Wow a bible verse on immigration? But there is another bible verse to help our poor neighbors, luke 10:25-37, The Good Samaritan teaches us to kind to strangers. Exodus 22:21, "You shall not wrong or oppress a resident alien, for you were aliens in the land of Egypt." Leviticus 19:34 "The alien living with you must be treated as one of your native-born. Love him as yourself, for you were aliens in Egypt. I am the LORD your God."
    So, go back to Sunday School and stop misquoting the bible.

    July 15, 2010 at 9:37 am |
    • Mr love

      Exodus 22:21" You shall not wrong or oppress a RESIDENT alien,for you were aliens in the land of Egypt." Being a resident alien is lawful, being an illegal alien is not. The bible also demands we obey the law of the land, especially since wer'e reminded that the soldier doesn't carry his sword in vain.

      July 15, 2010 at 10:25 am |
  12. Wake Up

    If it were not for books...from what have we learned....MTV?

    July 15, 2010 at 9:35 am |
  13. Wake Up

    How ignorant we have become as a people....

    July 15, 2010 at 9:33 am |
  14. michael

    Get you g damned religion out of my life. In America we have freedom of religion and we also have freedom FROM religion. If these people of God are so concerned with human dignity, perhaps they should address the dignity of tax paying citizens who resent having their hard earned money channeled to people who do not respect our autonmy, our culture and our inherent right to dictate who can enter our borders.

    July 15, 2010 at 9:33 am |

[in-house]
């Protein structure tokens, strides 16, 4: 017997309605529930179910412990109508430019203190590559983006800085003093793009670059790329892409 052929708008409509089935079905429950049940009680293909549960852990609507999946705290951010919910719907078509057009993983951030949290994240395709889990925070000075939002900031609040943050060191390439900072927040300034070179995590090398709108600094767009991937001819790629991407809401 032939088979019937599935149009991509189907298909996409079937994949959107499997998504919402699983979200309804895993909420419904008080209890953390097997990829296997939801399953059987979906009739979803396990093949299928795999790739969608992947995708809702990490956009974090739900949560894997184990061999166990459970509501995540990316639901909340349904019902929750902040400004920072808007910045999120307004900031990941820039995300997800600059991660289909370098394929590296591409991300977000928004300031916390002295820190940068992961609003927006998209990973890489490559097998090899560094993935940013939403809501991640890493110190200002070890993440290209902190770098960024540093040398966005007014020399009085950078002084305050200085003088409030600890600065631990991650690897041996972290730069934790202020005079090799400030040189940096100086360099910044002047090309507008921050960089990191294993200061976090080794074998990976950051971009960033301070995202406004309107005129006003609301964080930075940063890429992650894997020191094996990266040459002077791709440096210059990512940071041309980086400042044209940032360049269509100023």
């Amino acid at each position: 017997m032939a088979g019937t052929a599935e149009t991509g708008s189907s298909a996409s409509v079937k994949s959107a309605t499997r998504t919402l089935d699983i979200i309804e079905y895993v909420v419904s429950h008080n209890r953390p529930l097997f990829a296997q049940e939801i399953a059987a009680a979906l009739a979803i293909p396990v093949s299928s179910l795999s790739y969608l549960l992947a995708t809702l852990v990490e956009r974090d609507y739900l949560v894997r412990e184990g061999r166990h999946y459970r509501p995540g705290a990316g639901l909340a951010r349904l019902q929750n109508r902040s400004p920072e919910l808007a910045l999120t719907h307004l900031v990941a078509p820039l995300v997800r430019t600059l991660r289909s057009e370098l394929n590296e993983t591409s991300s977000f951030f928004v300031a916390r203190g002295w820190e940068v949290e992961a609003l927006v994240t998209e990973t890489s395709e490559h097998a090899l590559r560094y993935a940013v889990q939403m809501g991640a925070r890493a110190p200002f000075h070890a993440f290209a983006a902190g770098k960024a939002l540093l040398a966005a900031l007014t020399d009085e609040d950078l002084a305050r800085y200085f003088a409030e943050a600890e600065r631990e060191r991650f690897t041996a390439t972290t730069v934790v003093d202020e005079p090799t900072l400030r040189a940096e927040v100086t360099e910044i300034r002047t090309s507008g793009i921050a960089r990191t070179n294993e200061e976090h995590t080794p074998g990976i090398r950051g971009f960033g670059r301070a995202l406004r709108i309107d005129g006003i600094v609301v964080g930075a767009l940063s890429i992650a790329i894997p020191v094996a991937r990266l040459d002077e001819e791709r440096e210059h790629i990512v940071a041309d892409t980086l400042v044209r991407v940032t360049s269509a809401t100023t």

• Mike

      Your violating your own beliefs of "Freedom of Religon" by telling me what I should do with the truths I believe in.

      July 15, 2010 at 9:38 am |
  15. Mike

    To AL,
    Your just wrong the first christian came after the meeting in antioch Acts 11:26. Jesus did write in the sand. Peter, Natthew Mark all wrote along with James his brother. There were 500+ still alive that witness the resurrection at the time of the writings. Do some research so you don't mislead others.

    July 15, 2010 at 9:32 am |
  16. Wake Up

    Is this the Year of our Lord 2010?

    July 15, 2010 at 9:32 am |
    • Really though?

      Actually it is the 2010 year of the Common Era.

      /win.

      July 15, 2010 at 10:33 am |
    • Really though?

      Also, I could just as easily say that it is the Year of our Ford 102.

      July 15, 2010 at 10:35 am |
  17. Wake Up

    Is CHRIST MASS – Jesus's birthday?

    July 15, 2010 at 9:32 am |
    • Mike

      No but what does that have to do with anything.

      July 15, 2010 at 9:33 am |
  18. Sevinthseal

    If we're seeking guidance from a book about talking animals and magic tricks then we have FAR more serious problems than immigration.

    July 15, 2010 at 9:31 am |
  19. Wake Up

    Why do they take their oaths on Bibles?

    July 15, 2010 at 9:31 am |
  20. Jason

    Whatever happened to no religion in government? i swear...this country cannot afford to have Christians or any other religious denomination trying to impose their craziness on society. If you want to believe in invisible men do so from the insane asylum like everyone else.

    July 15, 2010 at 9:29 am |
    • Truth

      The founding Fathers of this nation prayed to the God of Abraham, Isaac and Jacob in the name of Jesus Christ for help in defeating the British and now you say you don't need him.

      July 15, 2010 at 9:33 am |
1 2 3 4 5 6 7 8 9 10 11 12 13 14 15 16 17 18 19 20
Advertisement
About this blog

The CNN Belief Blog covers the faith angles of the day's biggest stories, from breaking news to politics to entertainment, fostering a global conversation about the role of religion and belief in readers' lives. It's edited by CNN's Daniel Burke with contributions from Eric Marrapodi and CNN's worldwide news gathering team.